Boston’s Best Tools 2012: Best Contact

When I think of great contact hitting, I think of Wade Boggs. In his rookie season (1982), Boggs hit .349. He holds a .325 career average and he struck out in just 6.9% of his trips to the plate. His career batting average on balls in play is even better at .344. Boggs didn’t just hit the ball, he hit it hard and to the gaps. He wasn’t much of a home threat, hitting double digit home runs in a season just two times, but the man got the bat on the ball.

Last season, the Red Sox had four hitters hit over .300. (Scutaro just missed hitting .299). Adrian Gonzalez, Jacoby Ellsbury, David Ortiz and Dustin Pedroia all ranked in the top 15 in batting average in 2011. That seems a like a fair leader board for the best contact award, but we aren’t limited to just looking at batting averages like back in 1985 now, are we? If we want to know who made the most contact, we can look at their contact percentages.

Name

Swing%

O-Contact%

Z-Contact%

Contact%

Zone%

SwStr%

Marco Scutaro

37.70%

90.80%

96.60%

94.70%

46.70%

1.90%

Dustin Pedroia

43.60%

80.40%

91.00%

87.40%

46.90%

5.20%

Jacoby Ellsbury

44.30%

75.10%

91.60%

86.10%

46.70%

6.00%

Jed Lowrie

47.30%

68.80%

89.80%

83.50%

46.00%

7.60%

David Ortiz

44.50%

72.90%

89.50%

83.30%

40.90%

7.00%

Carl Crawford

51.80%

74.20%

88.30%

82.60%

44.50%

8.80%

Adrian Gonzalez

49.20%

72.10%

89.20%

81.80%

39.80%

8.40%

Kevin Youkilis

38.20%

64.30%

90.00%

81.50%

46.50%

6.8

I left Marco Scutaro and Jed Lowrie on the table because I think it is really interesting that the Red Sox have trade two players that rank in the top in contact percentage for the team this off-season. Simply making contact may be important, be it isn’t valued nearly as much as the end result of that contact. So, what exactly do we mean by "best" contact then? The best contact a player can make is a home run, but that is already covered by best power and, with the image of Wade Boggs inherently connected to this tool, it feels like it should mean something else, something that is more connected to that .300 average.

On the surface, contact is an easy thing to define, but when we are looking for the best contact, we want the player who hits the ball and who 'hits it where they ain’t'. Marco Scutaro might not swing and miss ever, but he doesn’t drive the ball the way the other hitters here do. Look at what David Ortiz did, after all. He made contact 11.4% less often than Scutaro and still batted ten points higher. Adrian Gonzalez doesn’t even make the top five by this measure and was second in the league in batting average.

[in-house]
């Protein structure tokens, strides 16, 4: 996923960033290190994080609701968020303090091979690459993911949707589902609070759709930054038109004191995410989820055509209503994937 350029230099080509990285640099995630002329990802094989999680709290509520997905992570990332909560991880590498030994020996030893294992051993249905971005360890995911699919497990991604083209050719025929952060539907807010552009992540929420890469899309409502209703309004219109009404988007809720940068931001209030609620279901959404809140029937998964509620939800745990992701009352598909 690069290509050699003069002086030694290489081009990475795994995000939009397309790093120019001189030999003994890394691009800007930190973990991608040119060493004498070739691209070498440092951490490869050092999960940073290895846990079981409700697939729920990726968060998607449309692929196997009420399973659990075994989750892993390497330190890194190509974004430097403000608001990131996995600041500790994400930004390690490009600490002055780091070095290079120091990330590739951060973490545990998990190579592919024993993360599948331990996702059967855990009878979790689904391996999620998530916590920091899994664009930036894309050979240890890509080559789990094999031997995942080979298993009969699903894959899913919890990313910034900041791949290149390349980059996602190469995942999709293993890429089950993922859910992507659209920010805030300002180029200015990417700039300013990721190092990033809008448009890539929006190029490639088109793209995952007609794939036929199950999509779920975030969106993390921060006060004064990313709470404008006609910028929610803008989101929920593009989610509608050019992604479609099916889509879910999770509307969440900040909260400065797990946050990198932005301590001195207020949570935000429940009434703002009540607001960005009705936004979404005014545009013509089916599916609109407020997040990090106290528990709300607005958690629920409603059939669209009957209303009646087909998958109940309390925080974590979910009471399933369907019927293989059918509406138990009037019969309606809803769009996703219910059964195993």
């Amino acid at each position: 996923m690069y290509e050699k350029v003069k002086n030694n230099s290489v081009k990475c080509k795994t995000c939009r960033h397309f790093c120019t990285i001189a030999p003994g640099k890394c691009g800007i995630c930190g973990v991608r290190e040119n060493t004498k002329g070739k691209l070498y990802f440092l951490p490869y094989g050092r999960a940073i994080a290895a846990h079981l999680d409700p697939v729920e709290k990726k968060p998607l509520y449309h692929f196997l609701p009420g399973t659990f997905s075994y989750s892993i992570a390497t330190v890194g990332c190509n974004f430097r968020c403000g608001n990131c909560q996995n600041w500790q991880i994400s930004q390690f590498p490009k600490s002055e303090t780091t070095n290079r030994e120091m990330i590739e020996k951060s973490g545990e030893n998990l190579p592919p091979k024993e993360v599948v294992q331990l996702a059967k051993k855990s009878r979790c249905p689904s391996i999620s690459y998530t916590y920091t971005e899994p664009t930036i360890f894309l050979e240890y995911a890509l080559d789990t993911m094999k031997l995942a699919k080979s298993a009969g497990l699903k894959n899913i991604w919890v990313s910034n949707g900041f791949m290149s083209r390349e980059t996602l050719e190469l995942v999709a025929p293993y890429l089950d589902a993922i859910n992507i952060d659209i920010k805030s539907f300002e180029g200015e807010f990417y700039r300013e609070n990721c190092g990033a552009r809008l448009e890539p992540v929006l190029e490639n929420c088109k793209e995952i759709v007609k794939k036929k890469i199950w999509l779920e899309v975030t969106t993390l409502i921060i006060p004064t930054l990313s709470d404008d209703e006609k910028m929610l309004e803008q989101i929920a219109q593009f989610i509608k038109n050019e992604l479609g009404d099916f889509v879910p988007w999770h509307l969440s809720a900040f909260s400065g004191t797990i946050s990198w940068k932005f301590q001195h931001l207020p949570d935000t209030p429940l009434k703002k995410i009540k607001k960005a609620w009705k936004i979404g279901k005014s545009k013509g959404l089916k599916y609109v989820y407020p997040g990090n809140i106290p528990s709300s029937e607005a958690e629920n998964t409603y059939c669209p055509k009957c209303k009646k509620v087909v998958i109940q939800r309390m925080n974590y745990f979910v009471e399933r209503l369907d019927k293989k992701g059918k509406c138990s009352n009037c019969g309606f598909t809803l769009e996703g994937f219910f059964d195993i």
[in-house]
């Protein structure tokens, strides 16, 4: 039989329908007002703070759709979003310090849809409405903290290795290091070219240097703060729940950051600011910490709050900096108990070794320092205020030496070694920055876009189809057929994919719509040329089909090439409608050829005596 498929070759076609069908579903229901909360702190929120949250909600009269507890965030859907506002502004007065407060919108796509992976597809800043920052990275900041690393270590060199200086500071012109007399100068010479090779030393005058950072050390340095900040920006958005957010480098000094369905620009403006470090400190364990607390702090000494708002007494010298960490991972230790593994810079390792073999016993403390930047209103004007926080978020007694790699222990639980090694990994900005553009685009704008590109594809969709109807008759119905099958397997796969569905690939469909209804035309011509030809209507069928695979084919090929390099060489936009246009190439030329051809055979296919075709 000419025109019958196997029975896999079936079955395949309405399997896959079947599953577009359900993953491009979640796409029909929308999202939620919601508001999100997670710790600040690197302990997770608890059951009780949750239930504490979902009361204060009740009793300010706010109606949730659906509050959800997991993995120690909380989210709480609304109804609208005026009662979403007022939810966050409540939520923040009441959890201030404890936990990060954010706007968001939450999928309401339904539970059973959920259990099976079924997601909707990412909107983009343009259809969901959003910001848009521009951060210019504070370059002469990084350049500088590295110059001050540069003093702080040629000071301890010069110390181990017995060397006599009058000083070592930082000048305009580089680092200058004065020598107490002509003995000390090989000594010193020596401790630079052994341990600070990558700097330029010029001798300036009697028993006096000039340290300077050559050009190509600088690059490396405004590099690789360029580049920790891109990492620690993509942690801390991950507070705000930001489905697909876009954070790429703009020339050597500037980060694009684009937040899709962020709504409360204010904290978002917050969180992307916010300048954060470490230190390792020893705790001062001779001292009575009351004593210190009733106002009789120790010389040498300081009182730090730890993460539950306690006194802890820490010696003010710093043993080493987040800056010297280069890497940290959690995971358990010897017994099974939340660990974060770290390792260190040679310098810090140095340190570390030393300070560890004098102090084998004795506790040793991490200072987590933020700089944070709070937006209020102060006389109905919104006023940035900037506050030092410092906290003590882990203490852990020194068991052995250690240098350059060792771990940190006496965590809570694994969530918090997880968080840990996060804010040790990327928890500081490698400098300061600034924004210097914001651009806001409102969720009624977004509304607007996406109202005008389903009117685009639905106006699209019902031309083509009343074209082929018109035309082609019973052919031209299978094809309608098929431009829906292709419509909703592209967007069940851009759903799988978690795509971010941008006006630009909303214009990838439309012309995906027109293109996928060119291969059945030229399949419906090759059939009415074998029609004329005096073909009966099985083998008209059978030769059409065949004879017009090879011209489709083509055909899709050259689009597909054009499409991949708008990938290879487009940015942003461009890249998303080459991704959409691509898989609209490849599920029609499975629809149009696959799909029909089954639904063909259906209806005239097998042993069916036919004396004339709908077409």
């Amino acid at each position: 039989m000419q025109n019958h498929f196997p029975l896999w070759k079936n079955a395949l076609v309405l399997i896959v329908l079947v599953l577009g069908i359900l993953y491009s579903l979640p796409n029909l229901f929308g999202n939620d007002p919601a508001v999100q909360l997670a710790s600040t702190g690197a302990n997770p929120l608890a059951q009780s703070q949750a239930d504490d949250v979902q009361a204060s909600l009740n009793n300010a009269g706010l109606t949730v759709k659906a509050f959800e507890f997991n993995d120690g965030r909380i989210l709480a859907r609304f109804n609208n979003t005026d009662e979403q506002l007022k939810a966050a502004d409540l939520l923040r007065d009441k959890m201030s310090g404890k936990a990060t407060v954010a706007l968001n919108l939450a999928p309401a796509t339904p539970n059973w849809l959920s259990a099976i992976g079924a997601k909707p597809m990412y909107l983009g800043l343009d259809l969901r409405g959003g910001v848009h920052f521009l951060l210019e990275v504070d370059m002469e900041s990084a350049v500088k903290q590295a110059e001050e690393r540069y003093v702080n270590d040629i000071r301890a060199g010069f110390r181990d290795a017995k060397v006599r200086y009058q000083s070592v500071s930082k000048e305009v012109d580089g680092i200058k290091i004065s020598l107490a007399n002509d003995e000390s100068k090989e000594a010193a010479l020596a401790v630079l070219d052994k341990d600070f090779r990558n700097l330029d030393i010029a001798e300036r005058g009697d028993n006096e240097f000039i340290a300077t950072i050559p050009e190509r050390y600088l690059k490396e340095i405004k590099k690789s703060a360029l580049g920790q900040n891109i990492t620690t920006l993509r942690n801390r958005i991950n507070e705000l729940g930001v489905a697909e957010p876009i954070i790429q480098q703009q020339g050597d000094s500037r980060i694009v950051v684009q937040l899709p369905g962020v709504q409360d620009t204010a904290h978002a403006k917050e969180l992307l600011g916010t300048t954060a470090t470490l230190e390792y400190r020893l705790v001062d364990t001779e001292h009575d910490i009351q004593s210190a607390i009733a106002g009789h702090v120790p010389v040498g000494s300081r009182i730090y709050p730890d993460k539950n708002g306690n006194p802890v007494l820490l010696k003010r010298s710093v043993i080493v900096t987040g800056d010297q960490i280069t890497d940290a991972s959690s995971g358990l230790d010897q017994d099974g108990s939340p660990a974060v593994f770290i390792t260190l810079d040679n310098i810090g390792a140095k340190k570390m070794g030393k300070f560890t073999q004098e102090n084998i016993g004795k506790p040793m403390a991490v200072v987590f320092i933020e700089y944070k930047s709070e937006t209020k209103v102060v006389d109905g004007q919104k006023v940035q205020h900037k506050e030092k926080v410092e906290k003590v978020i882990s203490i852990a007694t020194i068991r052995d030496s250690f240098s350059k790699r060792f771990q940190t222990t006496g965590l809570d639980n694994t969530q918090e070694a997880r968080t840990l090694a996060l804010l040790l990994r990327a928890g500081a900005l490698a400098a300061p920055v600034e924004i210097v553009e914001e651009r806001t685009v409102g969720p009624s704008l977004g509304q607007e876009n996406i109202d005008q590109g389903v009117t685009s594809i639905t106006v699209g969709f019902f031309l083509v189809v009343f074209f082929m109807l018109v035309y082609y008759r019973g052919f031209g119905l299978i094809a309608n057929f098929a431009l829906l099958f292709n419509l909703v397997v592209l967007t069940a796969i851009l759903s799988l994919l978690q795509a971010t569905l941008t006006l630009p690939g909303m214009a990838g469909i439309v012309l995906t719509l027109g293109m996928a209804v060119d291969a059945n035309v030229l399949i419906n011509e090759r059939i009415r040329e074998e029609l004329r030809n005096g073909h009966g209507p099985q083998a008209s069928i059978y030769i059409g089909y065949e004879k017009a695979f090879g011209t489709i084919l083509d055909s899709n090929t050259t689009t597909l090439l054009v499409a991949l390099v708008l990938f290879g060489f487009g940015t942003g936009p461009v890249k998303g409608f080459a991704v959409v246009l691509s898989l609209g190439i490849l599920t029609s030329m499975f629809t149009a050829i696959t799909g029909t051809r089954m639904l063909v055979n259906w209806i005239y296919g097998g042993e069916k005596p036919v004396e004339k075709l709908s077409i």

While it is important to consider the amount of contact the hitter makes, we need to think about the type of contact as well. Hitters who hit a large number of fly balls are going to make more out than those who hit are large number of groundball, generally and hitting line drives is almost a guarantee of reaching base. Batted ball data is tricky though, since we have to trust a logger’s judgement of the batted ball type. Still, adding some information about batted balls is extremely helpful.

Name

AVG

BABIP

GB/FB

LD%

GB%

FB%

IFFB%

HR/FB

Contact%

Jacoby Ellsbury

0.321

0.336

1.26

22.90%

43.00%

34.10%

10.40%

16.70%

87.40%

David Ortiz

0.309

0.321

1.1

21.40%

41.10%

37.50%

6.60%

17.50%

83.30%

Adrian Gonzalez

0.338

0.38

1.45

21.20%

46.70%

32.10%

5.50%

16.40%

81.80%

Kevin Youkilis

0.258

0.296

1.09

20.00%

41.80%

38.20%

6.30%

13.30%

81.50%

Dustin Pedroia

0.307

0.325

1.43

19.10%

47.70%

33.30%

8.10%

11.40%

86.10%

Carl Crawford

0.255

0.299

1.4

18.10%

47.80%

34.20%

8.00%

8.00%

82.60%

Looking at these ranking by line drive percentage, we find results much closer in line with the batting average leader board. Ellsbury leads here followed by David Ortiz and Adrian Gonzalez. Ellsbury also has the highest contact percentage of anyone here and makes a good case for best contact. While Pedroia ranks surprisingly low in live drive percentage, he is just 3.8% below Ellsbury and only slightly behind in contact%. Pedroia also hits the second lowest number of fly balls, behind Adrian Gonzalez.

David Ortiz deserves some major recognition for his hitting last season. Big Papi has been a force at the plate since 2003, but in 2011, he was a completely different hitter and he still put up the best season since 2007. In 2010, Ortiz struck out 23.9% of the time, last season he whiffed just 13.7%. He made more contact and still had good power numbers and good walk rates. He tend to forget that players can change what they are doing, they can adapt and improve. Ortiz credit the influence of Adrian Gonzalez for helping him add more contact to his approach, but whatever the reason, the fact that a veteran player can alter his style at the plate and be hugely successful deserves some attention.

I am going to go with Dustin Pedroia because Pedey has able to combine a top contact percentage with consistently strong results for longer than Ellsbury. Adrian Gonzalez got some support from Marc Normandin among our staff, and he is probably next on my list. Gonzalez can hit by virtual any definition, but I think Pedroia relies more on hi contact skills and Gonzalez has more power to fall back. With Ells, A-Gon and Pedey all on the team and playing in Fenway Park, Boston has a good chance of seeing a few more batting titles in the coming years. Wade Boggs would be proud.

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